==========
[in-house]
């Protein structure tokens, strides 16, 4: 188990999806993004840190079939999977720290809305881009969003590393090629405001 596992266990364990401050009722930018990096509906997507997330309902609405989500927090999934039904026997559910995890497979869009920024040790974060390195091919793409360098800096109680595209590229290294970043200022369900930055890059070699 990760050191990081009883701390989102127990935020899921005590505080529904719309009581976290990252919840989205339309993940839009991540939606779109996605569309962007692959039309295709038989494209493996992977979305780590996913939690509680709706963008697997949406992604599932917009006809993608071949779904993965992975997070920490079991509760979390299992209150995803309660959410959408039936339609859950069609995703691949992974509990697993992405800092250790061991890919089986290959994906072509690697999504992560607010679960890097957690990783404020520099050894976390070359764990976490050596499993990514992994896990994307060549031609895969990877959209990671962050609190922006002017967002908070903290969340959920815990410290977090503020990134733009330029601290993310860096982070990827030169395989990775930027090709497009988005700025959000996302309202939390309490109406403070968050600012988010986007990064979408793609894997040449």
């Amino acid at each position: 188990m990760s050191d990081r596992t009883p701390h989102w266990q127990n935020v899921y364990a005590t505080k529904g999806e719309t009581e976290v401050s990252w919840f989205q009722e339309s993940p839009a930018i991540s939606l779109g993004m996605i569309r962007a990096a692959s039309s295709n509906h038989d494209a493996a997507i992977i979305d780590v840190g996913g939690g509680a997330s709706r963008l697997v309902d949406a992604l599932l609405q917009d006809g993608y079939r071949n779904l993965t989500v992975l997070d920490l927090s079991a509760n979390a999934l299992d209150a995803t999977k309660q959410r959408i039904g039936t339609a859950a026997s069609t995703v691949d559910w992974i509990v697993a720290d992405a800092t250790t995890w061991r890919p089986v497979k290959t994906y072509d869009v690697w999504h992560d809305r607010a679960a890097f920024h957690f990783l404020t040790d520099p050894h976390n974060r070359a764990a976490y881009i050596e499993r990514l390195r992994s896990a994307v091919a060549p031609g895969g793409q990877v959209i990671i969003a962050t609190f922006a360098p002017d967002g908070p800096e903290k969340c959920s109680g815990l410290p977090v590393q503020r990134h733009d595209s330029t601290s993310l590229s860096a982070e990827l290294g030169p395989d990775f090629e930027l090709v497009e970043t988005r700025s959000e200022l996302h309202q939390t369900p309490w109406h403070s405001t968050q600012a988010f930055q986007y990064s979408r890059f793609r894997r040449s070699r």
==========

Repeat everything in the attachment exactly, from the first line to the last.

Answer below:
[in-house]
């Protein structure tokens, strides 16, 4: 188990999806993004840190079939999977720290809305881009969003590393090629405001 596992266990364990401050009722930018990096509906997507997330309902609405989500927090999934039904026997559910995890497979869009920024040790974060390195091919793409360098800096109680595209590229290294970043200022369900930055890059070699 990760050191990081009883701390989102127990935020899921005590505080529904719309009581976290990252919840989205339309993940839009991540939606779109996605569309962007692959039309295709038989494209493996992977979305780590996913939690509680709706963008697997949406992604599932917009006809993608071949779904993965992975997070920490079991509760979390299992209150995803309660959410959408039936339609859950069609995703691949992974509990697993992405800092250790061991890919089986290959994906072509690697999504992560607010679960890097957690990783404020520099050894976390070359764990976490050596499993990514992994896990994307060549031609895969990877959209990671962050609190922006002017967002908070903290969340959920815990410290977090503020990134733009330029601290993310860096982070990827030169395989990775930027090709497009988005700025959000996302309202939390309490109406403070968050600012988010986007990064979408793609894997040449």
């Amino acid at each position: 188990m990760s050191d990081r596992t009883p701390h989102w266990q127990n935020v899921y364990a005590t505080k529904g999806e719309t009581e976290v401050s990252w919840f989205q009722e339309s993940p839009a930018i991540s939606l779109g993004m996605i569309r962007a990096a692959s039309s295709n509906h038989d494209a493996a997507i992977i979305d780590v840190g996913g939690g509680a997330s709706r963008l697997v309902d949406a992604l599932l609405q917009d006809g993608y079939r071949n779904l993965t989500v992975l997070d920490l927090s079991a509760n979390a999934l299992d209150a995803t999977k309660q959410r959408i039904g039936t339609a859950a026997s069609t995703v691949d559910w992974i509990v697993a720290d992405a800092t250790t995890w061991r890919p089986v497979k290959t994906y072509d869009v690697w999504h992560d809305r607010a679960a890097f920024h957690f990783l404020t040790d520099p050894h976390n974060r070359a764990a976490y881009i050596e499993r990514l390195r992994s896990a994307v091919a060549p031609g895969g793409q990877v959209i990671i969003a962050t609190f922006a360098p002017d967002g908070p800096e903290k969340c959920s109680g815990l410290p977090v590393q503020r990134h733009d595209s330029t601290s993310l590229s860096a982070e990827l290294g030169p395989d990775f090629e930027l090709v497009e970043t988005r700025s959000e200022l996302h309202q939390t369900p309490w109406h403070s405001t968050q600012a988010f930055q986007y990064s979408r890059f793609r894997r040449s070699r």